SFU’s Cedar system provides advanced computing power and storage to fuel research innovation and industry, government and academic collaboration across Canada. Cedar is helping SFU engineering science professor Mirza Faisal Beg to capture images of the human body and organ measurements much faster than traditional methods and could help in redefining cancer treatment. With each patient's unique body composition, a personalized treatment plan responsive to both disease and individual traits can lead to improved health outcomes while minimizing adverse side effects.

“For years, SFU's Supercomputer Cedar has empowered Canadian researchers to tackle problems in sectors ranging from personalized medicine for better patient care to green technologies to help fight climate change,” said SFU President Joy Johnson. “These generous investments from the Digital Research Alliance of Canada and the Province of British Columbia will allow us to continue making a difference for B.C., Canada and the world through the use of advanced computing power. I cannot wait to see the incredible innovations and discoveries that are ahead of us.”

UVic’s Arbutus Cloud has revolutionized how scientists process, share and store massive data sets. With processing speeds thousands of times faster than a desktop computer, it serves as the cornerstone for more than 1,000 research teams across Canada and more than 3 million end-users worldwide. Arbutus’s use of AI and machine learning to analyze and visualize advanced 3D imaging of the brain is helping determine exactly what causes the brain's immune cells to change drastically and how this affects cognitive function. UVic’s Marie-Ève Tremblay’s globally recognized research is providing a better understanding of learning, memory, behaviour and cognition.

“Cloud computing accelerates the speed of research and streamlines collaboration across countries and continents,” said UVic Vice-President, Research and Innovation Lisa Kalynchuk. “UVic’s Arbutus Cloud supports more than 1,000 research teams across Canada in their quest for new knowledge that impacts our everyday lives. We’re very grateful for this investment, which will support both fundamental science and applied research discoveries that improve our health, our homes, and our understanding of the universe – from unlocking secrets of the brain, to understanding the cosmos, to modelling solutions for a healthier, more sustainable future.”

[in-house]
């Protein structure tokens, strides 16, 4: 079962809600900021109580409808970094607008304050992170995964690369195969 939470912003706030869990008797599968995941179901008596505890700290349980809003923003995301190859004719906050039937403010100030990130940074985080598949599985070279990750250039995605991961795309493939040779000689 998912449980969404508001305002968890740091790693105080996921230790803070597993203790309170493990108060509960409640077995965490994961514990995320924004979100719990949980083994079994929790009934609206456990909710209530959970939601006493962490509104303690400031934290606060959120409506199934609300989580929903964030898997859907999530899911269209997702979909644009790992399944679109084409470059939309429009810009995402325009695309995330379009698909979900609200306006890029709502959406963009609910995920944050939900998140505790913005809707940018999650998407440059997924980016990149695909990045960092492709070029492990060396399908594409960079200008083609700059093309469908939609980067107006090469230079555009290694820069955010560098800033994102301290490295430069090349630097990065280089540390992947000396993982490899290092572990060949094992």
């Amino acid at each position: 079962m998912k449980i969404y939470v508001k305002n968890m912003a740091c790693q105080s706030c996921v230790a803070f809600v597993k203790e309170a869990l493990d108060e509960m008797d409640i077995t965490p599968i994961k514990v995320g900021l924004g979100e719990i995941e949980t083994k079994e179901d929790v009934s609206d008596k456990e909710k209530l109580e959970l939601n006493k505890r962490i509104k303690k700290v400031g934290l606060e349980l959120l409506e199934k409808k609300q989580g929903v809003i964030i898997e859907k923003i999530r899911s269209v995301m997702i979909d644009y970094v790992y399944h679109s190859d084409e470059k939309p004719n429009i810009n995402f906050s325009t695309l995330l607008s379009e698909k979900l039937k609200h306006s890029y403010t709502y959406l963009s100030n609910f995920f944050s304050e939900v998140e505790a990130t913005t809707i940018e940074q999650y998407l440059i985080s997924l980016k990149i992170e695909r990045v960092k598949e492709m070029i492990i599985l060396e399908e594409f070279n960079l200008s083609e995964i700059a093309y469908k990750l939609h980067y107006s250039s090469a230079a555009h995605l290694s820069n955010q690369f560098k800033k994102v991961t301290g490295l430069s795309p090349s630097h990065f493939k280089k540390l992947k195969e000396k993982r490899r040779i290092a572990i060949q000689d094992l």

This investment is made possible by Innovation, Science and Economic Development Canada’s Digital Research Infrastructure (DRI) Strategy and approved DRI funding for 2023–25



The Digital Research Alliance of Canada (the Alliance) advances and maintains digital research infrastructure (DRI) to support the management, storage and use of national research computing, data and research software. A non-profit organization funded by the Government of Canada, the Alliance serves researchers by improving data access, collaborating with DRI partners, nurturing the DRI workforce, integrating services and enhancing security. DRI is a critical national asset, and the Alliance leverages its capacities to support cutting-edge research and innovation across all disciplines — propelling Canadian research forward now and into the future.